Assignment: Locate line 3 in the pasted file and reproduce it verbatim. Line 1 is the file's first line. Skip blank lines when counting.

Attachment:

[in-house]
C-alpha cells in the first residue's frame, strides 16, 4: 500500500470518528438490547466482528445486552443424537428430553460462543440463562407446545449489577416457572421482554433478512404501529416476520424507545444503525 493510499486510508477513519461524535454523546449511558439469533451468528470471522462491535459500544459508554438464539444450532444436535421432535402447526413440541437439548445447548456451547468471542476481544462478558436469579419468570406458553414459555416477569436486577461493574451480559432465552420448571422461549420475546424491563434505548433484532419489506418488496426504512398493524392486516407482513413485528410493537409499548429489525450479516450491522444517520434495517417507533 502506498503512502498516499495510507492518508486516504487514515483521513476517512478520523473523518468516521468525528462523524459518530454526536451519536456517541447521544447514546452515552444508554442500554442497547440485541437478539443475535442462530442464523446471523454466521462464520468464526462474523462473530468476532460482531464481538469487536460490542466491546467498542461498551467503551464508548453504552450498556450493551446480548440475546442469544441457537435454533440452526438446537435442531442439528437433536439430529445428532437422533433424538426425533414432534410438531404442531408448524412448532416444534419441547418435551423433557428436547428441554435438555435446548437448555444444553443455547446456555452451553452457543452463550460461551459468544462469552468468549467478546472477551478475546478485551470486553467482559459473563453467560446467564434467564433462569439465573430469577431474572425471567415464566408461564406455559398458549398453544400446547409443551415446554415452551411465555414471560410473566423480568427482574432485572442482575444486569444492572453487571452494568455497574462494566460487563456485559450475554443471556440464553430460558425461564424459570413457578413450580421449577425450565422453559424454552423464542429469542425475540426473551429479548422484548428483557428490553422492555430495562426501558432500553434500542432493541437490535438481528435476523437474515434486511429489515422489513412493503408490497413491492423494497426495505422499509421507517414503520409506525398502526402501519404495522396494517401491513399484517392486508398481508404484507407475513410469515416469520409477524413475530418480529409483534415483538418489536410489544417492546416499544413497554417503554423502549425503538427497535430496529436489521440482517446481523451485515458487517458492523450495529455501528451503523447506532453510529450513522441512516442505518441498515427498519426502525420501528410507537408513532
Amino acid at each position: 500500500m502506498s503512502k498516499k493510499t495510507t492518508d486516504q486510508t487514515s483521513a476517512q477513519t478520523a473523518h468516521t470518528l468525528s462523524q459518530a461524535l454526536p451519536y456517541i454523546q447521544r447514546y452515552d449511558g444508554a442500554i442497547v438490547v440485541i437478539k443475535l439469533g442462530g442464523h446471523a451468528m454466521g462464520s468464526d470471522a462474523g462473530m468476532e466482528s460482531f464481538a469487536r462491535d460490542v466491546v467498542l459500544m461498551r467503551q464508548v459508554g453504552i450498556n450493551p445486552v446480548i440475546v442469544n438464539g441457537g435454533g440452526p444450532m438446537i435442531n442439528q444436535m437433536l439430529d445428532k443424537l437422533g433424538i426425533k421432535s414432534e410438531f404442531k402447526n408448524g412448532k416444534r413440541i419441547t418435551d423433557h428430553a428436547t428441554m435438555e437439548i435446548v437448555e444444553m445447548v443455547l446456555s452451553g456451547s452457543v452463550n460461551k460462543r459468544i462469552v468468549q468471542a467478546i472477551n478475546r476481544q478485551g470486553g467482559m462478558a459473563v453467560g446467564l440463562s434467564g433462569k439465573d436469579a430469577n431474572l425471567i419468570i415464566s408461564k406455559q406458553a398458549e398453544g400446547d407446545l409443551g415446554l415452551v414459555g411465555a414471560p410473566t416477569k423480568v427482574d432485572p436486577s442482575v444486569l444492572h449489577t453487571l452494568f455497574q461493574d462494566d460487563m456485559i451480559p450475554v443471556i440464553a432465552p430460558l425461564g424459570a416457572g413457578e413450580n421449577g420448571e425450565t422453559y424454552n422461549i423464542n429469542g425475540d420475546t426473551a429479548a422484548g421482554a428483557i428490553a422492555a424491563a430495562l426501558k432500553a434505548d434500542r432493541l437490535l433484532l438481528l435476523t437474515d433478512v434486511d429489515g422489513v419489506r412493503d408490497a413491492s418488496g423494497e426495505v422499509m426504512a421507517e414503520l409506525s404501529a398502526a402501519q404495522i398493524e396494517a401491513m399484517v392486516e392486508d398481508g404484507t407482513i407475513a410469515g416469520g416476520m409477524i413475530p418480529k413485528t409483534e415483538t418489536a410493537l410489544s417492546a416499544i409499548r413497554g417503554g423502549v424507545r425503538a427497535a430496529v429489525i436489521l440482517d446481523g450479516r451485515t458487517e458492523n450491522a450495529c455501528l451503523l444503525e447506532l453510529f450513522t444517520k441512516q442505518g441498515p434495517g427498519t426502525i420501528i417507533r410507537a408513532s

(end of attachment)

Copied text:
Amino acid at each position: 500500500m502506498s503512502k498516499k493510499t495510507t492518508d486516504q486510508t487514515s483521513a476517512q477513519t478520523a473523518h468516521t470518528l468525528s462523524q459518530a461524535l454526536p451519536y456517541i454523546q447521544r447514546y452515552d449511558g444508554a442500554i442497547v438490547v440485541i437478539k443475535l439469533g442462530g442464523h446471523a451468528m454466521g462464520s468464526d470471522a462474523g462473530m468476532e466482528s460482531f464481538a469487536r462491535d460490542v466491546v467498542l459500544m461498551r467503551q464508548v459508554g453504552i450498556n450493551p445486552v446480548i440475546v442469544n438464539g441457537g435454533g440452526p444450532m438446537i435442531n442439528q444436535m437433536l439430529d445428532k443424537l437422533g433424538i426425533k421432535s414432534e410438531f404442531k402447526n408448524g412448532k416444534r413440541i419441547t418435551d423433557h428430553a428436547t428441554m435438555e437439548i435446548v437448555e444444553m445447548v443455547l446456555s452451553g456451547s452457543v452463550n460461551k460462543r459468544i462469552v468468549q468471542a467478546i472477551n478475546r476481544q478485551g470486553g467482559m462478558a459473563v453467560g446467564l440463562s434467564g433462569k439465573d436469579a430469577n431474572l425471567i419468570i415464566s408461564k406455559q406458553a398458549e398453544g400446547d407446545l409443551g415446554l415452551v414459555g411465555a414471560p410473566t416477569k423480568v427482574d432485572p436486577s442482575v444486569l444492572h449489577t453487571l452494568f455497574q461493574d462494566d460487563m456485559i451480559p450475554v443471556i440464553a432465552p430460558l425461564g424459570a416457572g413457578e413450580n421449577g420448571e425450565t422453559y424454552n422461549i423464542n429469542g425475540d420475546t426473551a429479548a422484548g421482554a428483557i428490553a422492555a424491563a430495562l426501558k432500553a434505548d434500542r432493541l437490535l433484532l438481528l435476523t437474515d433478512v434486511d429489515g422489513v419489506r412493503d408490497a413491492s418488496g423494497e426495505v422499509m426504512a421507517e414503520l409506525s404501529a398502526a402501519q404495522i398493524e396494517a401491513m399484517v392486516e392486508d398481508g404484507t407482513i407475513a410469515g416469520g416476520m409477524i413475530p418480529k413485528t409483534e415483538t418489536a410493537l410489544s417492546a416499544i409499548r413497554g417503554g423502549v424507545r425503538a427497535a430496529v429489525i436489521l440482517d446481523g450479516r451485515t458487517e458492523n450491522a450495529c455501528l451503523l444503525e447506532l453510529f450513522t444517520k441512516q442505518g441498515p434495517g427498519t426502525i420501528i417507533r410507537a408513532s